Lamenting old age was a popular trope among the Greek lyricists. This made for some beautiful poetry that is most touching in its bittersweet admiration of youth. Dating from the 7th to the 6th century BC, these four poems are some of the first we have in a poetic tradition that stretches across Western literature.
Mimnermus is easily the most despondent of the lyric poets. The below is very typical of the sort of thing he wrote, and as you can see it is pretty gloomy stuff. There is no comfort or consolation, no quiet acceptance or even resignation. Once you are grey, no young boy or girl will sleep with you, and as far as Mimnermus is concerned that means life simply isn’t worth living any more.
What’s life, what’s joy, without love’s heavenly gold?
I hope I die when I no longer care
for secret closeness, tender favours, bed,
which are the rapturous flowers that grace youth’s prime
for men and women. But when painful age
comes on, that makes a man loathsome and vile,
malignant troubles ever vex his heart;
seeing the sunlight gives him joy no more.
He is abhorred by boys, by women scorned:
so hard a thing God made old age to be.
Alcman‘s poetry on old age is far more charming in its appreciation of the brightness of youth. A halycon is a type of kingfisher, and so he imagines young girls as a flock of these colourful, quick birds. His spirit is still young and he longs to fly with the girls, but as an old man he must be content to admire them from afar.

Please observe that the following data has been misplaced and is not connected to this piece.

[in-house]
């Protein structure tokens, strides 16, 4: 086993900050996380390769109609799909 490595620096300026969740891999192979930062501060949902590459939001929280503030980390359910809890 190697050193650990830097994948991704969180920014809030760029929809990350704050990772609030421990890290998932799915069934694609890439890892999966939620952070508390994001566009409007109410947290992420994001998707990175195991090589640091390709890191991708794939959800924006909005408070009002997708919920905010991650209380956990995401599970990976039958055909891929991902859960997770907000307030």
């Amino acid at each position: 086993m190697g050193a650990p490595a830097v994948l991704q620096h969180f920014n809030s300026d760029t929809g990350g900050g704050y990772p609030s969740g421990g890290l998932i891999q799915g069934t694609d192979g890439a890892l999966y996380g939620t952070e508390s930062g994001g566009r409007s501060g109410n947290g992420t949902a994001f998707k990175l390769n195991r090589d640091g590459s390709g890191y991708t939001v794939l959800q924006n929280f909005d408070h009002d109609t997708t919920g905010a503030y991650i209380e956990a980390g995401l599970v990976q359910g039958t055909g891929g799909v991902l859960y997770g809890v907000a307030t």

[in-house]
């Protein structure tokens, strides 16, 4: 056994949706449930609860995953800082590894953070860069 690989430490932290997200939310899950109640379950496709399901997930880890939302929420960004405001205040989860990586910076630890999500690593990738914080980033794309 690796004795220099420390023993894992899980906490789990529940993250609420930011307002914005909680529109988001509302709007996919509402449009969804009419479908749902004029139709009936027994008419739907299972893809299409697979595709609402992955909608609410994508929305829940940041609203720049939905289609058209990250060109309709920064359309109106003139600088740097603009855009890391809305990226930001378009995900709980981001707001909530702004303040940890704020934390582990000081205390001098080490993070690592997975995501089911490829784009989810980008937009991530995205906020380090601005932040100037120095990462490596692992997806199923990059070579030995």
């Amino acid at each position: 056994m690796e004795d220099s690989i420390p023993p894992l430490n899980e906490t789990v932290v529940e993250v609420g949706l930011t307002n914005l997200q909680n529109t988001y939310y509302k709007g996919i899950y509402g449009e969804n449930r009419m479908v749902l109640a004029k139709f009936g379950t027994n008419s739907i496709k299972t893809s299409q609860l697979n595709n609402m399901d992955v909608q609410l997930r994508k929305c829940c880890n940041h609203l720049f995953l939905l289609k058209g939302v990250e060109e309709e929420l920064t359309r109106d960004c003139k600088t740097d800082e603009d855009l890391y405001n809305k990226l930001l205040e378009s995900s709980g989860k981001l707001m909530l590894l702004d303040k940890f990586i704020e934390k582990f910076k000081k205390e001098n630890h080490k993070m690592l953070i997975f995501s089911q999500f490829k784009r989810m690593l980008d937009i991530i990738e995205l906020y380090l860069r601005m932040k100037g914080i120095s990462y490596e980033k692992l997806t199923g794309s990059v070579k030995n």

My legs can support me no longer, young ladies
with voices of honey and songs so divine!
Ah, would that I could be a kingfisher, flying
sea-blue, fearless, amid you halycons
down to rest on the foaming brine.
Unfortunately Sappho‘s poetry on old age is fragmentary. What we do have though teasingly hints at a beautiful and evocative lament. Like Alcman she uses animals, this time fawns, to describe the beauty and grace of youth. She also references the myth of Tithonus and Dawn, in which Dawn falls in love with the young man Tithonus and begs Zeus to make him immortal. However, she forgets to ask for his eternal youth and so he is doomed to age eternally. The message is that no mortal can escape the onset of old age.
…deep-bosomed Muses’ lovely gifts
…clear melodious lyre.
But as for me, old age has got my whole
body, my hair is white that once was dark.
…my knees will not hold up
…to dance like young fawns
…but what can I do?
To stay untouched by age, that cannot be:
a lesson, so they say, the goddess Dawn
learned, when in her arms she bore Tithonus
off to the world’s east limit; still old age
caught up with him…his immortal bride.
In this melancholy tradition, Anacreon cannot resist his own playful take on the theme of old age. Normally translators of ancient poetry avoid rhyme, as it risks feeling overly contrived. However, in this translation the rhyme captures the light-hearted tone of the poem, which in the Greek is conveyed by the everyday vocabulary and skipping meter, also reflected in the below.
My temples are grey,
my hair is white,
youth’s beauty past
my teeth rot away;
life’s sweet delight
not long now can last.
So I often lament,
afraid of Hell:
it’s a dreadful tip,
with a grim descent,
as you know full well
it’s a one-way trip.
Translations are all taken from Martin West (1993).